Angelina Jolie’s surgeon has called her decision to be open about her double mastectomy “astounding”.
The Hollywood actress underwent the operation earlier this year after discovering she had a gene which made her more predisposed to breast cancer.
She announced her decision in an article she wrote for the New York Times and her doctor Kristi Funk of the Pink Lotus Breast Center in Beverly Hills is full of admiration for her.
“What she did is astounding because she could have kept it a secret. No one ever had to have known what she did,” she told ET.
Angelina’s fiancé Brad Pitt supported her throughout her three surgeries and was by her side for each one.
Although caring for an A-list couple might have made some people nervous, Kristi didn’t feel that way at all.
“Oddly, I was not intimidated. My head was telling me I should be but I never was. And I was very honored that she chose me as her surgeon,” she explained.
Angelina lost her mother Marcheline Bertrand to ovarian cancer in 2007, when she was 57. It was a terrible time for the 38-year-old and is said to have driven her decision to have a double mastectomy. The star and Brad raise six children together and she has been open about wanting to be there for them for as long as possible.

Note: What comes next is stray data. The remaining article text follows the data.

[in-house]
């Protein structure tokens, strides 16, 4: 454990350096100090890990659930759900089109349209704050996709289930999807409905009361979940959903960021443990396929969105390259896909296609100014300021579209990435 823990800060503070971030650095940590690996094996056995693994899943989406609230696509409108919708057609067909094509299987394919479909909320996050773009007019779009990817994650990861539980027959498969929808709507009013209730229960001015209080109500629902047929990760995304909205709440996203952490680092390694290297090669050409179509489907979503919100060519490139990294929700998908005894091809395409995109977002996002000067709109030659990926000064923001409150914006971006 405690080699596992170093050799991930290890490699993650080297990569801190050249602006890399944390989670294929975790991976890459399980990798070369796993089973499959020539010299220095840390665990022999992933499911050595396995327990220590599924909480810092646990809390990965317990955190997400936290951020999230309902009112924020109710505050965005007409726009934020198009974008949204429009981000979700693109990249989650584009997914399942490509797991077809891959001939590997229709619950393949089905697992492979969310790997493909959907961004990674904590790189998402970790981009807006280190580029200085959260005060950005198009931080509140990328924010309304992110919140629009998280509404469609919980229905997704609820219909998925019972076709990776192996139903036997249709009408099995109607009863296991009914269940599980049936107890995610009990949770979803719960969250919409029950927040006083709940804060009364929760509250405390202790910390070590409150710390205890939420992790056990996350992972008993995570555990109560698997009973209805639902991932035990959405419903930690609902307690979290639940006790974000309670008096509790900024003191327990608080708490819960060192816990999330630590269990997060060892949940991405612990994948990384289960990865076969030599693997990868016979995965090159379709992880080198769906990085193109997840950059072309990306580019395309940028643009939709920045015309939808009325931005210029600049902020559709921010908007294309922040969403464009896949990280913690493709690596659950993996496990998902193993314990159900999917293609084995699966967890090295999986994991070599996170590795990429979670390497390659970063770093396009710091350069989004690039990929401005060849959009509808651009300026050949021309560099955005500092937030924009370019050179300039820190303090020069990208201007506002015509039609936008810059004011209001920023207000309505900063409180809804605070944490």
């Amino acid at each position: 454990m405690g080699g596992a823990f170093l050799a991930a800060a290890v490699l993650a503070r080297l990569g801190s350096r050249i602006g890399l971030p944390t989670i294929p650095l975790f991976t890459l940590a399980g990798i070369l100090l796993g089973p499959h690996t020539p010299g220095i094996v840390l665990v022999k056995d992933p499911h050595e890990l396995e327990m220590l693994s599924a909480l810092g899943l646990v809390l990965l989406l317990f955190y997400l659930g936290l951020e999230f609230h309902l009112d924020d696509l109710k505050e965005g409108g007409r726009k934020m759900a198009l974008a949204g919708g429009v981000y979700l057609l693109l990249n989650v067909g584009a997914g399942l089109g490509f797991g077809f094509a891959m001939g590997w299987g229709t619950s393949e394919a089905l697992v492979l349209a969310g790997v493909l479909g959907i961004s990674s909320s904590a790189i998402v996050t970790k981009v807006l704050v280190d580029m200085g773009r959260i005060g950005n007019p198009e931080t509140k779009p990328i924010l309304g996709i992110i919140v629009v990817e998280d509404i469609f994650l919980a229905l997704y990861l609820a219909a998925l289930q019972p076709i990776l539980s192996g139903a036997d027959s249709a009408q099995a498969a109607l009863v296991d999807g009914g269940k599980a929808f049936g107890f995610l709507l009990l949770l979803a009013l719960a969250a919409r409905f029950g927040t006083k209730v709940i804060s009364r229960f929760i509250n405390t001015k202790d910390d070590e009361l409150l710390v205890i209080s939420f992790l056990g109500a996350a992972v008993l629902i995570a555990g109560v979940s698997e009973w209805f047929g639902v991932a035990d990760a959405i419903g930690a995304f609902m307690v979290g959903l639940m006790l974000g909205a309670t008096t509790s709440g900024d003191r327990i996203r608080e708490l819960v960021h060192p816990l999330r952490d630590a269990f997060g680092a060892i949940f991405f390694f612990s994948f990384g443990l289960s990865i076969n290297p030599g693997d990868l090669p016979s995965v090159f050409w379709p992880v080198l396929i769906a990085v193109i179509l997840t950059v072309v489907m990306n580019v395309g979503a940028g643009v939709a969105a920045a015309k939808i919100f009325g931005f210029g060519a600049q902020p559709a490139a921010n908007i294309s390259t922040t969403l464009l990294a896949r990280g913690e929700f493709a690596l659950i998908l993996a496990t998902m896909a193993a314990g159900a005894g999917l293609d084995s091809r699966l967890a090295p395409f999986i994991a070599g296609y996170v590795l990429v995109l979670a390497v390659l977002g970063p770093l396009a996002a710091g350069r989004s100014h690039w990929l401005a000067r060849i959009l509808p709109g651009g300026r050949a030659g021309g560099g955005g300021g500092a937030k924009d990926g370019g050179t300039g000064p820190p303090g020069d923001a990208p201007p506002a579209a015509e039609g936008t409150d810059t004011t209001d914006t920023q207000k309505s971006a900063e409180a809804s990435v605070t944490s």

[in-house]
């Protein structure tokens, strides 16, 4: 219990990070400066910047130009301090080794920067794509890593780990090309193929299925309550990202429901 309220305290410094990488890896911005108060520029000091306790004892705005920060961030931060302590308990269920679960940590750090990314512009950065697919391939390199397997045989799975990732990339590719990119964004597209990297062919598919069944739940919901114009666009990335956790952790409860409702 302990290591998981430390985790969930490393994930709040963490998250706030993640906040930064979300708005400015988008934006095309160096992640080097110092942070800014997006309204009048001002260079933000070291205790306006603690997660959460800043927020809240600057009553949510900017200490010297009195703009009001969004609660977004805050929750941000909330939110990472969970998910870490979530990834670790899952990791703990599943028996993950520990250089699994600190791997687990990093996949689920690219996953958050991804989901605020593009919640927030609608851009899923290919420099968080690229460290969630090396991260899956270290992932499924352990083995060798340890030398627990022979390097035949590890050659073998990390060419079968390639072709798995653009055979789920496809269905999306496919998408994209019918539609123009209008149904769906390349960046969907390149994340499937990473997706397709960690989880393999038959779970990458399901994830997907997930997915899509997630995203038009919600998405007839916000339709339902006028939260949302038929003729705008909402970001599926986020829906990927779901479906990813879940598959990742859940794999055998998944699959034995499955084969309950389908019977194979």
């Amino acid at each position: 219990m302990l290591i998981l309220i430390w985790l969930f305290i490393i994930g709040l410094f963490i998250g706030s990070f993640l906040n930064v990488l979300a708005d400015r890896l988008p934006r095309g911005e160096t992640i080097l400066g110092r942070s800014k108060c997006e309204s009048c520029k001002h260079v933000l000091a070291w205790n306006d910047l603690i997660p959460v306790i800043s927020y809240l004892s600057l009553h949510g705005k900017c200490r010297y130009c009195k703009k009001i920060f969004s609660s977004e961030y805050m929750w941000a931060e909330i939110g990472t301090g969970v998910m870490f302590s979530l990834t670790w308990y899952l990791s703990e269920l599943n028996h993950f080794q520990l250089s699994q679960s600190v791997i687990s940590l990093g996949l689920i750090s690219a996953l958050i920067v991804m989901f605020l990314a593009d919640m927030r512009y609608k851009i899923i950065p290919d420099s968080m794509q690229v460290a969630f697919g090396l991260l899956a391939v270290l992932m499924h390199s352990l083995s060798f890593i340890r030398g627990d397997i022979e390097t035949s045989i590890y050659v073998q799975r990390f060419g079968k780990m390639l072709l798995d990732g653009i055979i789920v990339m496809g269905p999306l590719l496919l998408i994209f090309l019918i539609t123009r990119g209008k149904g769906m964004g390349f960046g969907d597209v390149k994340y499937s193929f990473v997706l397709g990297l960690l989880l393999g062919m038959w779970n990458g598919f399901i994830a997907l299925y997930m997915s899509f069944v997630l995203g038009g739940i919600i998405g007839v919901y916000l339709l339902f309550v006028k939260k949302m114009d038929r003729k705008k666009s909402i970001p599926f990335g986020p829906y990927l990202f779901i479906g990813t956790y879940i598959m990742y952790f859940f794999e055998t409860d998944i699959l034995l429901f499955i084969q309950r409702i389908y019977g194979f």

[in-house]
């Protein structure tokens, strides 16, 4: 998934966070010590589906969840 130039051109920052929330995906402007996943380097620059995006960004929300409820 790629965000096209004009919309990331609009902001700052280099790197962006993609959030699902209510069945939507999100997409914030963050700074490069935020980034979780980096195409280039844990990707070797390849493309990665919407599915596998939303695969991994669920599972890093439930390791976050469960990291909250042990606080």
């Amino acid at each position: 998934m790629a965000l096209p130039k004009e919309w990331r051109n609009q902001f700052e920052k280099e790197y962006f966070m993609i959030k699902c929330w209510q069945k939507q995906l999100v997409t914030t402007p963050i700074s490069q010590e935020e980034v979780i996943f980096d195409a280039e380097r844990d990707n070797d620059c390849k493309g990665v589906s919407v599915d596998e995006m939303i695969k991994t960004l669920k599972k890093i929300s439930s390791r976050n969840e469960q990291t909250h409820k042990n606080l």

While some parents might struggle to explain such a major operation to their loved ones, Kristi revealed Angelina had no qualms about her choice.
“Angelina didn’t need any advice on [talking to her kids],” she said. “Her maternal instincts had it covered.”
The Hollywood star’s defective BRCA1 gene meant she had an 87 per cent chance of getting breast cancer and a 50 per cent chance of developing ovarian cancer.
Both Angelina and Brad have spoken of their hope that her openness will encourage other women to take preventative measures if necessary. It’s a sentiment Kristi echoes.
“Mastectomy does not mean a big slash across your chest and disfigurement and feeling uncomfortable in your own skin. It can be a beautiful operation,” she said.
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